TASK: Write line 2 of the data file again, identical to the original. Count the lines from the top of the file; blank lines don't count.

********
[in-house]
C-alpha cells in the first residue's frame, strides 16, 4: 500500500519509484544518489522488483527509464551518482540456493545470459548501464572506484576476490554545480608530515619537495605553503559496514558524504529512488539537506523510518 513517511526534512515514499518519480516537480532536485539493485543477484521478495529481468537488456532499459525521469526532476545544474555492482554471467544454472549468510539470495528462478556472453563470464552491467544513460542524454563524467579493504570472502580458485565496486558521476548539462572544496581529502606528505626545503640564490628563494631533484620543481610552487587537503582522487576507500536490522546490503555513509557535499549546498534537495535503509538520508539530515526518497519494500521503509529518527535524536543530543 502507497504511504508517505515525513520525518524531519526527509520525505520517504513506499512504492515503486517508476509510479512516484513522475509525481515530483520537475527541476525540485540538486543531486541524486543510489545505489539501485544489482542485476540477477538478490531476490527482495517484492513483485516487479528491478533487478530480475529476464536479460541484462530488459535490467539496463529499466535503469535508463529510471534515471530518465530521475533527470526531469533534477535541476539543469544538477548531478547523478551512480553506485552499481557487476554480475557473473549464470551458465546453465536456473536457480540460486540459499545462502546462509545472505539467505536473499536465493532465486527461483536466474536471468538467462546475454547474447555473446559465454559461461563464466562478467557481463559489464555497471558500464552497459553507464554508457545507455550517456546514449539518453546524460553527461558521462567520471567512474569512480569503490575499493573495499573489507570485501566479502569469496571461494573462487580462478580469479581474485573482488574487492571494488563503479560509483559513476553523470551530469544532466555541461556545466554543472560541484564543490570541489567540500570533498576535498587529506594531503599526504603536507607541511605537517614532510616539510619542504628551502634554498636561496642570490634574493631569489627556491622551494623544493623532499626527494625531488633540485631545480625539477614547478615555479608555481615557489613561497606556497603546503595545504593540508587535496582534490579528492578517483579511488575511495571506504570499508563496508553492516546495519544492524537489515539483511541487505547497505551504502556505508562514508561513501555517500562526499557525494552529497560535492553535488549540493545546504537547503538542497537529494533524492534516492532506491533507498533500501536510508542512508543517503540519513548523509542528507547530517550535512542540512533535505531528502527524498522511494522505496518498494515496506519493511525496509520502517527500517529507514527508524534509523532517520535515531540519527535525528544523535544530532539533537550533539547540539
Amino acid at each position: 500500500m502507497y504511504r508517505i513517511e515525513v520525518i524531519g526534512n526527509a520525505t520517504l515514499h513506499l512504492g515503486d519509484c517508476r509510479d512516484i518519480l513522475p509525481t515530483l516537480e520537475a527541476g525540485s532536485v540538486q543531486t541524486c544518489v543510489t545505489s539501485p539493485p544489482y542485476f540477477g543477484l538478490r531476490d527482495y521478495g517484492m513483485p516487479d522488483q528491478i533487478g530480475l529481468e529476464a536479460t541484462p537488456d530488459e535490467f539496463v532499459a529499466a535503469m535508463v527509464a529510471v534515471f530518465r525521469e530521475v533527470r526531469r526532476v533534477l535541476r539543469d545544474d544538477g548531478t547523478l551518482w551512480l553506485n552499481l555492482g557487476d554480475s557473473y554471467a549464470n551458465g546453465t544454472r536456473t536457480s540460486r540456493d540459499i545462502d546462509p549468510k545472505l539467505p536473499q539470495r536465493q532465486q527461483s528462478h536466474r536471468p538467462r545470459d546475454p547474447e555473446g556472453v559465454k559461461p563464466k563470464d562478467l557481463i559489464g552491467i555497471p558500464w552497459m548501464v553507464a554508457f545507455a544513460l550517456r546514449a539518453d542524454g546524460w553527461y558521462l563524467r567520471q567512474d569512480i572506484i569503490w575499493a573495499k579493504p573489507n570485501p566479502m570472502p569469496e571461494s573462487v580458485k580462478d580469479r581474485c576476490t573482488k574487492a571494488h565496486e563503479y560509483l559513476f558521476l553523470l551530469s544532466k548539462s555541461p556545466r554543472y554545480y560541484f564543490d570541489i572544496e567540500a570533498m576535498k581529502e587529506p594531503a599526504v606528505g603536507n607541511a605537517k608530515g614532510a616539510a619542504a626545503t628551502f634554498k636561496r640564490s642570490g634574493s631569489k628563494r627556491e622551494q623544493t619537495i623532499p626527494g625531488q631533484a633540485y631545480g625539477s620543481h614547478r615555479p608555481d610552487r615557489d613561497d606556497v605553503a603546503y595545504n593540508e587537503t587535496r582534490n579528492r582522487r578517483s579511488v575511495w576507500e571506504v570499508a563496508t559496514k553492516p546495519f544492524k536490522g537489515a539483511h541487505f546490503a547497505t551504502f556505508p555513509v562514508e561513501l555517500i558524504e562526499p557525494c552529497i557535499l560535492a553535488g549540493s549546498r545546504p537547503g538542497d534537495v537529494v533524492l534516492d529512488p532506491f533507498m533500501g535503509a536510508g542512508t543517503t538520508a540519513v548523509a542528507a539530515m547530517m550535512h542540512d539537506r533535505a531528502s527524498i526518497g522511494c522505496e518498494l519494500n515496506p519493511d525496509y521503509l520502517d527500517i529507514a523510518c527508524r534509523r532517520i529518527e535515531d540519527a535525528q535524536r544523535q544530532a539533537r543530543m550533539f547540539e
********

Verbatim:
C-alpha cells in the first residue's frame, strides 16, 4: 500500500519509484544518489522488483527509464551518482540456493545470459548501464572506484576476490554545480608530515619537495605553503559496514558524504529512488539537506523510518 513517511526534512515514499518519480516537480532536485539493485543477484521478495529481468537488456532499459525521469526532476545544474555492482554471467544454472549468510539470495528462478556472453563470464552491467544513460542524454563524467579493504570472502580458485565496486558521476548539462572544496581529502606528505626545503640564490628563494631533484620543481610552487587537503582522487576507500536490522546490503555513509557535499549546498534537495535503509538520508539530515526518497519494500521503509529518527535524536543530543 502507497504511504508517505515525513520525518524531519526527509520525505520517504513506499512504492515503486517508476509510479512516484513522475509525481515530483520537475527541476525540485540538486543531486541524486543510489545505489539501485544489482542485476540477477538478490531476490527482495517484492513483485516487479528491478533487478530480475529476464536479460541484462530488459535490467539496463529499466535503469535508463529510471534515471530518465530521475533527470526531469533534477535541476539543469544538477548531478547523478551512480553506485552499481557487476554480475557473473549464470551458465546453465536456473536457480540460486540459499545462502546462509545472505539467505536473499536465493532465486527461483536466474536471468538467462546475454547474447555473446559465454559461461563464466562478467557481463559489464555497471558500464552497459553507464554508457545507455550517456546514449539518453546524460553527461558521462567520471567512474569512480569503490575499493573495499573489507570485501566479502569469496571461494573462487580462478580469479581474485573482488574487492571494488563503479560509483559513476553523470551530469544532466555541461556545466554543472560541484564543490570541489567540500570533498576535498587529506594531503599526504603536507607541511605537517614532510616539510619542504628551502634554498636561496642570490634574493631569489627556491622551494623544493623532499626527494625531488633540485631545480625539477614547478615555479608555481615557489613561497606556497603546503595545504593540508587535496582534490579528492578517483579511488575511495571506504570499508563496508553492516546495519544492524537489515539483511541487505547497505551504502556505508562514508561513501555517500562526499557525494552529497560535492553535488549540493545546504537547503538542497537529494533524492534516492532506491533507498533500501536510508542512508543517503540519513548523509542528507547530517550535512542540512533535505531528502527524498522511494522505496518498494515496506519493511525496509520502517527500517529507514527508524534509523532517520535515531540519527535525528544523535544530532539533537550533539547540539